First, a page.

Forty Medtronic employees will be losing their jobs, the company has disclosed. According to Minnepolis/St. Paul Business Journal, Medtronic has not given many details about the job cuts. Some jobs being eliminated are in Fridley, where the headquarters for its corporate functions and neuromodulation business is located. Employees are also being laid off in Mounds View, the location of Medtronic’s cardiac rhythm disease management and structural heart division. It is unclear whether the employees have already been laid off or if the job cuts are pending. The company disclosed the job cuts to the Minnesota Department of Employment and Economic Development (DEED) in April and the agency recently made this information known in an update to its Dislocated Worker Program report.
Medtronic recently agreed to pay $2.8 million to settle whistleblower claims alleging that the firm improperly solicited Medicaid recipients. According to Legal Newsline, the settlement involved 36 states and the federal government. The payment will resolve a 2011 lawsuit filed under the False Claims Act in the U.S. District Court for the Northern District of Texas. Former employees alleged that the company submitted false claims to Medicaid programs by improperly soliciting Medicaid recipients to replace their insulin infusion pumps. Whistleblowers are protected by law when they have knowledge of wrongdoing and file a lawsuit on behalf of the government. If the case is successful, the whistleblowers are entitled to a portion of the money recovered.
In the past few years, Medtronic has also been under scrutiny over its bone growth product Infuse. The product has only been on the market since 2002, but is already the subject of controversy due to allegations that the company paid doctors to hide side effects associated with Infuse.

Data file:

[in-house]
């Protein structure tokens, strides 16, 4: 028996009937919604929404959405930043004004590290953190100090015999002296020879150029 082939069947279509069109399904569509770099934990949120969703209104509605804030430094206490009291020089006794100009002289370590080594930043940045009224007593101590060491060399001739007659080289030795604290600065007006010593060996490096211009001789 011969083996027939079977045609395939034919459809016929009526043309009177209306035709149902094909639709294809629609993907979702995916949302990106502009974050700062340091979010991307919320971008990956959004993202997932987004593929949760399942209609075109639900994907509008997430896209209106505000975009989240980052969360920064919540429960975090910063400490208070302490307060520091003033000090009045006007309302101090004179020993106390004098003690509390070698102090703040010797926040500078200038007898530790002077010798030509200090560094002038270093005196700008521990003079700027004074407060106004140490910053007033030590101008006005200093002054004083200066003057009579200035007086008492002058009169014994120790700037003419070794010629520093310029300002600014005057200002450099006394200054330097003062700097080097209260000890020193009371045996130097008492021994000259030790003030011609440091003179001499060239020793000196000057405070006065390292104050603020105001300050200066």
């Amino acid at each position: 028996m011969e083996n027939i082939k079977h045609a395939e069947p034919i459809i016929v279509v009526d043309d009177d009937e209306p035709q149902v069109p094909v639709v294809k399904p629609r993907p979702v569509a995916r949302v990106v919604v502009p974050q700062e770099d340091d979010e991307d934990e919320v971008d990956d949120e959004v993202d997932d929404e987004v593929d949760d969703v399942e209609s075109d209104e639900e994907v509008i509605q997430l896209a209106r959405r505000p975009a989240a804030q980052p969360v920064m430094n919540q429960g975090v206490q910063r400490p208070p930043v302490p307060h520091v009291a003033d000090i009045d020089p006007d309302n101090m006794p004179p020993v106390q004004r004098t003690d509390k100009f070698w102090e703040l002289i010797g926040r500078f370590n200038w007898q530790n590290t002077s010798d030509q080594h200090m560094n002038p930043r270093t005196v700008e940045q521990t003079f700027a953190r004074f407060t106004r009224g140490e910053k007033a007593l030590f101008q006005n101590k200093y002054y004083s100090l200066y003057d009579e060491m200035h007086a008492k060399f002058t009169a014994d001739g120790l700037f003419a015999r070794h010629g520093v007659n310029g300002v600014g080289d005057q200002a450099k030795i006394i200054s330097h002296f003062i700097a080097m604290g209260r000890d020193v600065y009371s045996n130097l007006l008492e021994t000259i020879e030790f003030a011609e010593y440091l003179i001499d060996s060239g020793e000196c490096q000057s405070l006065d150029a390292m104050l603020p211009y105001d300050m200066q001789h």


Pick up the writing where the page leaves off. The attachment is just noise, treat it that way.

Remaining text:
In June 2011, the Spine Journal dedicated an entire issue to side effects associated with Infuse. The group of spine experts found that Infuse was associated with side effects such as male sterility, infections and an increased risk of cancer. The findings helped prompt several government investigations. A follow-up Senate report found that Medtronic employees had helped write and edit studies promoting the use of Infuse.
Medtronic may also be facing more lawsuits over medical devices due to a Supreme Court decision denying the company preemption. The company uses preemption as a legal strategy in many cases, but an appeals court ruled that the claims were not preempted. The High Court denied Medtronic’s request to review this decision, allowing the suit to move forward.